The agglutins, however, react with surface-bound antigens of bacterial or other cells and form immune complex. This process is called agglutination or agglutin reaction. Agglutination specifically involving red blood cells is called hem-agglutination and is caused by antibodies called hemagglutin.
Opsonization (G. opson = to prepare victim for) or opsonin-dependent recognition is one of the two fundamental molecular mechanisms used by phagocytic cells for the recognition of microbial pathogens and their adherence on phagocyte’s plasma membrane so that the phagocytes can ingest them easily.
4. Complement System:
Complement fixation refers to the ability of antigen-antibody-complex to bind complement so that the latter becomes “fixed” and “used up”. It is operated by a system called the complement system which consists of over 30 soluble and cell-bound proteins and glycoproteins that interact in a highly regulated cascade. This system involves in antigen-antibody interaction in host to play its role in immune response.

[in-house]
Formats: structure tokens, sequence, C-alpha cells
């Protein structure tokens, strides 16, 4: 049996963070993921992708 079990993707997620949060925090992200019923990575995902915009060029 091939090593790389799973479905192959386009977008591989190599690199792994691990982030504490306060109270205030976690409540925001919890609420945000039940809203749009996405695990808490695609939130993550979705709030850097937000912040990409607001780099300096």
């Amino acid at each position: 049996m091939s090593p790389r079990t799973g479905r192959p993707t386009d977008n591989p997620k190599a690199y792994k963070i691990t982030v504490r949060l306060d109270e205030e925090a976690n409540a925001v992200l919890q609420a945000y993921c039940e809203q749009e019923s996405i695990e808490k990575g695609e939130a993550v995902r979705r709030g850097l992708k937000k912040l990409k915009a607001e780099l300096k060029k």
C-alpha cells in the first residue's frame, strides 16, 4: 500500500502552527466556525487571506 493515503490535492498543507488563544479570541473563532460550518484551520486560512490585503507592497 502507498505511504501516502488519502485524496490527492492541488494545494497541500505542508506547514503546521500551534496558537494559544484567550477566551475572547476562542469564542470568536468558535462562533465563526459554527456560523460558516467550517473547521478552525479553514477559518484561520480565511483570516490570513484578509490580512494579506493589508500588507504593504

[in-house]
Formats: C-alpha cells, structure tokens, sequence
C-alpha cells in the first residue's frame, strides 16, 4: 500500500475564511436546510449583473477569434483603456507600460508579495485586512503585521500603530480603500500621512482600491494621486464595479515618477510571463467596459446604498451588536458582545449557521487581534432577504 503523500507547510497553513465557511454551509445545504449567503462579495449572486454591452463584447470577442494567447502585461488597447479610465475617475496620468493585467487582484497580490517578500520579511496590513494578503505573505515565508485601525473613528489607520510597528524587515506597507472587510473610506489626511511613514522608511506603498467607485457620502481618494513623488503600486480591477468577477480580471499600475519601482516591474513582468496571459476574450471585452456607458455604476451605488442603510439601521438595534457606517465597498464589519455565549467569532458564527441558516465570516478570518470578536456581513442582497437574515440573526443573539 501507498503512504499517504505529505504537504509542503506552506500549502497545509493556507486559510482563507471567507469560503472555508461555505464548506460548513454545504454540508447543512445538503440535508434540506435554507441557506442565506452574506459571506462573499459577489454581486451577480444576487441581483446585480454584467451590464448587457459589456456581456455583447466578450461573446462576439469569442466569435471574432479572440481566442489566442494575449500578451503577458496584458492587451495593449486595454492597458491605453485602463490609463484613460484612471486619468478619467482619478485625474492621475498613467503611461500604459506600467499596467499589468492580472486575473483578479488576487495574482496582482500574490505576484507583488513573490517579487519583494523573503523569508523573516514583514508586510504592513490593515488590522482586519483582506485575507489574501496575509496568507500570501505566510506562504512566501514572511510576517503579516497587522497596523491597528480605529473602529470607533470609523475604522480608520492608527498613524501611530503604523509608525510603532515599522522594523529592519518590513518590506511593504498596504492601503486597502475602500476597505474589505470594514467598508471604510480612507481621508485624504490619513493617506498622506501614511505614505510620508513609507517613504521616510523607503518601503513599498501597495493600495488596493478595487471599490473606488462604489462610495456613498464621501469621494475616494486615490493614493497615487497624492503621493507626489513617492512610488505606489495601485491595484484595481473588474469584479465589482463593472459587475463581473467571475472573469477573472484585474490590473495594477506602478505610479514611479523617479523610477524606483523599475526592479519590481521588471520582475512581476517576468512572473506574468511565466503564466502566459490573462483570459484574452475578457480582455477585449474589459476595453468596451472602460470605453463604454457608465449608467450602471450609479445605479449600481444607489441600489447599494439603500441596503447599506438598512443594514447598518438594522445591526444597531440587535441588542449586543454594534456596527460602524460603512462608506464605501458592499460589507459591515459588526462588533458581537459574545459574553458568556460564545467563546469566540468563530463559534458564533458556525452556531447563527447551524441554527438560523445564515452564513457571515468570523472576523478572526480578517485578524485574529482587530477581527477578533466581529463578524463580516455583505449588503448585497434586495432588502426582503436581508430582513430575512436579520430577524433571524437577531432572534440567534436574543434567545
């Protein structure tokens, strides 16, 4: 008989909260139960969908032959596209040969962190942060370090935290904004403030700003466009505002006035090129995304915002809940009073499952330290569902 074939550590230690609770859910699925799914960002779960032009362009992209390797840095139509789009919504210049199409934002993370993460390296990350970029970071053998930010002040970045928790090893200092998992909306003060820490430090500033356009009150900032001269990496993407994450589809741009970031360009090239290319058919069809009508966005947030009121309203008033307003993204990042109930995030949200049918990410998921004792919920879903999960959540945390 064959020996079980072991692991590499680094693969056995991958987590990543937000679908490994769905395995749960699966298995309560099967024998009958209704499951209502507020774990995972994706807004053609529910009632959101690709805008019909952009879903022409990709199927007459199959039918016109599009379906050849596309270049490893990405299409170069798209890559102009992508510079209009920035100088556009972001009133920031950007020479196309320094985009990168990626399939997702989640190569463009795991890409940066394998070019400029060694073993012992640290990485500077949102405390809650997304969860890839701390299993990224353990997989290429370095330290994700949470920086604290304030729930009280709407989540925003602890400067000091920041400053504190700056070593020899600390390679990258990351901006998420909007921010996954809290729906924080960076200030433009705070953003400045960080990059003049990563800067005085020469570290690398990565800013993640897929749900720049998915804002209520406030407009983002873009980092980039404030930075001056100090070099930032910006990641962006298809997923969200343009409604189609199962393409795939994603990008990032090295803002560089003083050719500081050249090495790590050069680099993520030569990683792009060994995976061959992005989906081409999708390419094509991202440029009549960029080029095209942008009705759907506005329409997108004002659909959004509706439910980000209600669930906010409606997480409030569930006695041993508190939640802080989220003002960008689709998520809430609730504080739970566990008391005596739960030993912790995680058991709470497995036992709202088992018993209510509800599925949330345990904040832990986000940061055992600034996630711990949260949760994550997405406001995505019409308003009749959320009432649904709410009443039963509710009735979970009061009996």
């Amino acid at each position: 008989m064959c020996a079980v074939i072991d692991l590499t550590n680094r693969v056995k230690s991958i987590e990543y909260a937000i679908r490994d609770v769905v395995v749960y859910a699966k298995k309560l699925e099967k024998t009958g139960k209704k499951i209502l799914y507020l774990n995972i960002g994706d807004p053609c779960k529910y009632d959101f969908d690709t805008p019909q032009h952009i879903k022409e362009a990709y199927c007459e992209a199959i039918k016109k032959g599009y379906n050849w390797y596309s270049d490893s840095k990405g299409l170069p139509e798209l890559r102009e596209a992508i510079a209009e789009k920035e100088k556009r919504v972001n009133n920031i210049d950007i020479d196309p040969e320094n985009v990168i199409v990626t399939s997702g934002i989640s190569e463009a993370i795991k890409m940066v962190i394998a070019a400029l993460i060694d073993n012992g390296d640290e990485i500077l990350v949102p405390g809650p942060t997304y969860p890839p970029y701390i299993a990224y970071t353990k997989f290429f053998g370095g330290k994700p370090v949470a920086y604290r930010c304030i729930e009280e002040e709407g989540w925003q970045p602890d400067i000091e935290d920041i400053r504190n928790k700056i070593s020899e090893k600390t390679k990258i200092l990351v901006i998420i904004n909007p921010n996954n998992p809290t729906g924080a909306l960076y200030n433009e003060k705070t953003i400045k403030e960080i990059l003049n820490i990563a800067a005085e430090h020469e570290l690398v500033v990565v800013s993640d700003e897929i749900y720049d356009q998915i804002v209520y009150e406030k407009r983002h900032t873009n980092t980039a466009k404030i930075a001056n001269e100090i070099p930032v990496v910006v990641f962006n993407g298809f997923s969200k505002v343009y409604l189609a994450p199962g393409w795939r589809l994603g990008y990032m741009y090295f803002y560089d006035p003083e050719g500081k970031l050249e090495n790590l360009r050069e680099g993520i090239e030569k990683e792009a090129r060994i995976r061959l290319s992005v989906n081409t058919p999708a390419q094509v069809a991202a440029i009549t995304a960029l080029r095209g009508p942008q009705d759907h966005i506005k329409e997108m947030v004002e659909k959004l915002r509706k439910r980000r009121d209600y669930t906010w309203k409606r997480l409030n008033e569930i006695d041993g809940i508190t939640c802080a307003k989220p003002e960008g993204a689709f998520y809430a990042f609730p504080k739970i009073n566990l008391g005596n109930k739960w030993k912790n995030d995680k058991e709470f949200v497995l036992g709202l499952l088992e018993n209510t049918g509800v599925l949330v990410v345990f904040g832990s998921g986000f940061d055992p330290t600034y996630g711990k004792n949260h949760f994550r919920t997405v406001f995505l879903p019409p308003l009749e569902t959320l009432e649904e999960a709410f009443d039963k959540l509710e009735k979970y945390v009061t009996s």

5. Antibody-Dependent Cell-Medicated Cytotoxicity (ADCC):
Many cells that have cytotoxic potential express membrane receptors for the Fc region of the antibody molecule. When antibody is specifically bound to a target cell, the receptors of these cells can bind to the antibody Fc region. Thus the cytotoxic cells bind to the target cells, and subsequently cause lysis of the target cells.
Although these cytotoxic cells are nonspecific for the antigen, the specificity of the antibody bound to the target cells directs the cytotoxic cells to specific target cells. This type of cytotoxicity is referred to as antibody- dependent cell-mediated cytotoxicity (ADCC).
The cells that can mediate ADCC are NK cells, macrophages, monocytes, neutrophils, and eosinophils. ADCC to cells infected with the measles virus can be observed in vitro by adding anti-measles antibody together with macrophages to a culture of measles-infected cells. Similarly cell-mediated killing of helminths, such as blood flukes, can be observed in vitro by incubating larvae with antibody specific to the larvae together with eosinophils.